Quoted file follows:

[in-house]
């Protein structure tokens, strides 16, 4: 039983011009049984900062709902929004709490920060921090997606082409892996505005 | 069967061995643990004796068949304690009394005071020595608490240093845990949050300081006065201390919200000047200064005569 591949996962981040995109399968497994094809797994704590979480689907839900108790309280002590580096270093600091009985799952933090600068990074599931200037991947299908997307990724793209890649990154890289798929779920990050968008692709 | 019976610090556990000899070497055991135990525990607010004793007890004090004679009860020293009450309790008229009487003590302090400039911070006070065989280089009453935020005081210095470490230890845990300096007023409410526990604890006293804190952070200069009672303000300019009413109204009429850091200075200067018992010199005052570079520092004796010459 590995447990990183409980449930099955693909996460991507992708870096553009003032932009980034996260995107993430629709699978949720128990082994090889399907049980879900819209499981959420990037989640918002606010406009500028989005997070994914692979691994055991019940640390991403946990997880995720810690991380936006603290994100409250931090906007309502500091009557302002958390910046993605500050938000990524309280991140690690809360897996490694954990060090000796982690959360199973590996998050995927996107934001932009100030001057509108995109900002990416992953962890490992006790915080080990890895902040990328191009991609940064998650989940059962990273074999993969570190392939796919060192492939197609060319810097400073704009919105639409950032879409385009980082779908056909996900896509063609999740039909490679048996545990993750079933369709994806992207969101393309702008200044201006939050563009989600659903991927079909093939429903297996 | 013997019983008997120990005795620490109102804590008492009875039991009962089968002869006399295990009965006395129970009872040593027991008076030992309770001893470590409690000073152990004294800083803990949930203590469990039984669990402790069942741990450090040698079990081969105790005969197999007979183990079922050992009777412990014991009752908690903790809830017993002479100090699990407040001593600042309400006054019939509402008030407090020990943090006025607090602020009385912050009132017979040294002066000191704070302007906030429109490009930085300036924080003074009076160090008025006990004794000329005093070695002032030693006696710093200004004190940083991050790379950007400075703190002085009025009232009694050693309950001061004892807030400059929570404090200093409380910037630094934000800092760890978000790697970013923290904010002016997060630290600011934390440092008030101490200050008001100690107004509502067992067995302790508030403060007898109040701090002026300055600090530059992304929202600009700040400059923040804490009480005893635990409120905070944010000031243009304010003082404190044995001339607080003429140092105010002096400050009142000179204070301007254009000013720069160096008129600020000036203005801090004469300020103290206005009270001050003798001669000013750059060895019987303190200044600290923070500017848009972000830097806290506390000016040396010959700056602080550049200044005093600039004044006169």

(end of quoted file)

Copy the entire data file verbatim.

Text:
[in-house]
């Protein structure tokens, strides 16, 4: 039983011009049984900062709902929004709490920060921090997606082409892996505005 | 069967061995643990004796068949304690009394005071020595608490240093845990949050300081006065201390919200000047200064005569 591949996962981040995109399968497994094809797994704590979480689907839900108790309280002590580096270093600091009985799952933090600068990074599931200037991947299908997307990724793209890649990154890289798929779920990050968008692709 | 019976610090556990000899070497055991135990525990607010004793007890004090004679009860020293009450309790008229009487003590302090400039911070006070065989280089009453935020005081210095470490230890845990300096007023409410526990604890006293804190952070200069009672303000300019009413109204009429850091200075200067018992010199005052570079520092004796010459 590995447990990183409980449930099955693909996460991507992708870096553009003032932009980034996260995107993430629709699978949720128990082994090889399907049980879900819209499981959420990037989640918002606010406009500028989005997070994914692979691994055991019940640390991403946990997880995720810690991380936006603290994100409250931090906007309502500091009557302002958390910046993605500050938000990524309280991140690690809360897996490694954990060090000796982690959360199973590996998050995927996107934001932009100030001057509108995109900002990416992953962890490992006790915080080990890895902040990328191009991609940064998650989940059962990273074999993969570190392939796919060192492939197609060319810097400073704009919105639409950032879409385009980082779908056909996900896509063609999740039909490679048996545990993750079933369709994806992207969101393309702008200044201006939050563009989600659903991927079909093939429903297996 | 013997019983008997120990005795620490109102804590008492009875039991009962089968002869006399295990009965006395129970009872040593027991008076030992309770001893470590409690000073152990004294800083803990949930203590469990039984669990402790069942741990450090040698079990081969105790005969197999007979183990079922050992009777412990014991009752908690903790809830017993002479100090699990407040001593600042309400006054019939509402008030407090020990943090006025607090602020009385912050009132017979040294002066000191704070302007906030429109490009930085300036924080003074009076160090008025006990004794000329005093070695002032030693006696710093200004004190940083991050790379950007400075703190002085009025009232009694050693309950001061004892807030400059929570404090200093409380910037630094934000800092760890978000790697970013923290904010002016997060630290600011934390440092008030101490200050008001100690107004509502067992067995302790508030403060007898109040701090002026300055600090530059992304929202600009700040400059923040804490009480005893635990409120905070944010000031243009304010003082404190044995001339607080003429140092105010002096400050009142000179204070301007254009000013720069160096008129600020000036203005801090004469300020103290206005009270001050003798001669000013750059060895019987303190200044600290923070500017848009972000830097806290506390000016040396010959700056602080550049200044005093600039004044006169």